Maybe it’s just me, but I’ve never thought of myself as a cancer “survivor.” Well, how is that possible? In 1971, just two years after getting married, my internist found a suspicious lump near my Adam’s apple. It was nothing I could see or feel, but two weeks later I was in the hospital having my thyroid removed. “Contained malignancy” were the words after the pathologist’s report came back. To this day I don’t ever remember anyone using the word “cancer.” (Maybe it’s just me) I only focused on the word “contained” and went about my business building a life with my wife Merrily. Oh there were checkups and radioactive iodine treatments to make sure there were no lingering cancer cells from my “malignant” thyroid. Certainly no pain or discomfort involved. Five years went by and I continued to get cancer free reports at my yearly physicals. And so began my new life without a thyroid gland and with daily doses of thyroid medication. Life is good.

Fast forward 39 years to 2010. Early stages of prostate cancer (now, there’s that word), started me on a journey to find the right course of treatment. After learning as much as I could about this disease, and the treatment options available, my wife and I started interviewing doctors for the next steps ahead. The surgeon we selected wanted to pin point the location of the cancer and ordered a needle biopsy. He also wanted to make sure there were no other areas of cancer involvement so he also ordered a CT scan. Now here’s where it gets interesting. The results of the CT scan showed a growth on my right kidney that my surgeon knew was cancerous. (Now I’m getting used to hearing the “C” word.)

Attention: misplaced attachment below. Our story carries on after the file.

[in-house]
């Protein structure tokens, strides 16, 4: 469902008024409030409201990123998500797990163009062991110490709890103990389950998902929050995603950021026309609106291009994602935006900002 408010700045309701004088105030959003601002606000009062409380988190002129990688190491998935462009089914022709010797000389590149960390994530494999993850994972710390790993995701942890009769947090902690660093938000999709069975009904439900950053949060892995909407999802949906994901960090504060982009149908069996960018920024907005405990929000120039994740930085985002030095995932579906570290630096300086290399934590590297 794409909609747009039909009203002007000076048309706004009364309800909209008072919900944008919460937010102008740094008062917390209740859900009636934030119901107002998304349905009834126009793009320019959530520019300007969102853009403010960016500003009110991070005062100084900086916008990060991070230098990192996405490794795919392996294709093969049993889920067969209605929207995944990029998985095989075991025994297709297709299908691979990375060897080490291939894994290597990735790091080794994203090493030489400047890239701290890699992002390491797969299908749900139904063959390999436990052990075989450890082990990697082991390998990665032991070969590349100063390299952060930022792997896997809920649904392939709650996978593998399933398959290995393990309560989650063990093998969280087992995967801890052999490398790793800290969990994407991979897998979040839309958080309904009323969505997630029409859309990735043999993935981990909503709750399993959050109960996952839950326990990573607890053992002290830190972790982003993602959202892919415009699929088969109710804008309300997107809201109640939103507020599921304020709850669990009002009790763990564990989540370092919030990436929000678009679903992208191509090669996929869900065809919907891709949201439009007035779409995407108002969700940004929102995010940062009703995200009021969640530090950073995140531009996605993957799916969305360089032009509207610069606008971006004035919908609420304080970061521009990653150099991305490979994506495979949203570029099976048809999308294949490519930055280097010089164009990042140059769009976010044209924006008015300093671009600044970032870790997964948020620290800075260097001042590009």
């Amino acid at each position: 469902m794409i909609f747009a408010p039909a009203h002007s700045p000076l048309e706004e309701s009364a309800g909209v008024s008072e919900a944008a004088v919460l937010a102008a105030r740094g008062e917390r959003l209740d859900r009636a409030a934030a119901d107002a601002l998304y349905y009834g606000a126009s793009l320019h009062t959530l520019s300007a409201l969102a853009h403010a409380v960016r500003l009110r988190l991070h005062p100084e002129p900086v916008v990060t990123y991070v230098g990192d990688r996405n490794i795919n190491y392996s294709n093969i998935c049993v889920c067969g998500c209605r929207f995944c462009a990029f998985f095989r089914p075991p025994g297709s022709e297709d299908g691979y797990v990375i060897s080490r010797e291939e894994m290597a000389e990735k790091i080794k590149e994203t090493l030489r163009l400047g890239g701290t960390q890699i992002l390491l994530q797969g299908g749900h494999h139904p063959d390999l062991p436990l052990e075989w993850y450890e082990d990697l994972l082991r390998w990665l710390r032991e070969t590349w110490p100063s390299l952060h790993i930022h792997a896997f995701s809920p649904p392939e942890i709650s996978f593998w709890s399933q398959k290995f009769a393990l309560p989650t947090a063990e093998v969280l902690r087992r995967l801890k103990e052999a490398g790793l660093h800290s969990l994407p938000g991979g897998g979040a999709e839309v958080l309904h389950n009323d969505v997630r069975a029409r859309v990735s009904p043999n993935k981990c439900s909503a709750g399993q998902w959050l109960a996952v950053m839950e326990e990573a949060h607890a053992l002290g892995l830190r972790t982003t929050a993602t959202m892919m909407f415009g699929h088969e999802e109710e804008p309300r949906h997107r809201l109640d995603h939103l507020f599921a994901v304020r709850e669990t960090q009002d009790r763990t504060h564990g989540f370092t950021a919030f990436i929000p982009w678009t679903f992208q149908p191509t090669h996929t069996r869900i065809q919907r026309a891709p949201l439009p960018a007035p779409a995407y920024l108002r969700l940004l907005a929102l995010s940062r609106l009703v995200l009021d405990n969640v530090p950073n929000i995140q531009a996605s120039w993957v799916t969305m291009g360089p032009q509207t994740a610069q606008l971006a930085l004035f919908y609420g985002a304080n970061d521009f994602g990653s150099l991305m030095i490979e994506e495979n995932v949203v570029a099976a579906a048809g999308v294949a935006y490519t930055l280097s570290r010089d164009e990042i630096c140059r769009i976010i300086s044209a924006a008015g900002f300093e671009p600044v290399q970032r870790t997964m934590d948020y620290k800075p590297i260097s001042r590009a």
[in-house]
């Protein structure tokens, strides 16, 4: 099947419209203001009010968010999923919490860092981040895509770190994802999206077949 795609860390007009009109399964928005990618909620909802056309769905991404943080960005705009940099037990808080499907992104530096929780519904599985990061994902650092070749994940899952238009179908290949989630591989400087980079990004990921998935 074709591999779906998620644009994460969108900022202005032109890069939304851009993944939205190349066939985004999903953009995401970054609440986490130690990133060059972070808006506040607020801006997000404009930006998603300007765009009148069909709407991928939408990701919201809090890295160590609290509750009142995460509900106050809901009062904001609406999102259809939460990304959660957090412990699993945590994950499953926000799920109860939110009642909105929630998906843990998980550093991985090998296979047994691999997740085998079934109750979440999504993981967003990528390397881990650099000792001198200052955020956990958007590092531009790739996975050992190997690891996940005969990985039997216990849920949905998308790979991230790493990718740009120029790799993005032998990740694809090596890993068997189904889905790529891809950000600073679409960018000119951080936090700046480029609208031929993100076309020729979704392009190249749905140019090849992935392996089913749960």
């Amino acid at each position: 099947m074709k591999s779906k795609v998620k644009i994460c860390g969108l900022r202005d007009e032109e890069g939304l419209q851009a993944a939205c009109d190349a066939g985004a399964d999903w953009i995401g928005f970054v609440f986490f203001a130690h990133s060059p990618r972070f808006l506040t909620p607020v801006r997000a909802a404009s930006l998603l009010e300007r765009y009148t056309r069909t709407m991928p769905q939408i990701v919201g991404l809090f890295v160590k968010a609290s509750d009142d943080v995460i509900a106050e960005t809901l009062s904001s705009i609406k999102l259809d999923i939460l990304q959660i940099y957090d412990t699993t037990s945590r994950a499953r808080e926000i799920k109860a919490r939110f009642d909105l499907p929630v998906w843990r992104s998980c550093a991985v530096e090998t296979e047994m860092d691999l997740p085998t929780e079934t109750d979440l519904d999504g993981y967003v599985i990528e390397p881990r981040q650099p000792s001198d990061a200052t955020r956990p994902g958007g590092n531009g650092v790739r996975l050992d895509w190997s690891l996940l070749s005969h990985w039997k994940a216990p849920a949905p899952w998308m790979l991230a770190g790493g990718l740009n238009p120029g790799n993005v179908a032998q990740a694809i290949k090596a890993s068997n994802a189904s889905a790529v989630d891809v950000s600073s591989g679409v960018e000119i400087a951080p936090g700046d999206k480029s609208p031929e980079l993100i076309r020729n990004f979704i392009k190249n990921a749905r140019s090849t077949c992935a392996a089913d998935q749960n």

In a span of three months I went through two major surgeries, first to remove the tumor on the kidney (kidney saved), and then to remove my prostate. I was fortunate that no radiation or chemo was necessary. I’m now in my third year post-op and feeling great.

So what’s this lingering feeling I have about not considering myself a cancer survivor? Sure, I “survived” all three of my cancer surgeries, but that’s still not it. Maybe the fact that I did not have to suffer through the side effects of chemo-therapy or radiation put me into this “survivor-denial” mentality. Whatever reason I can come up with to help me rationalize these feelings, one thing is quite clear, those who endured weeks and months of chemo or radiation are the true “survivors.” Maybe it’s just me.

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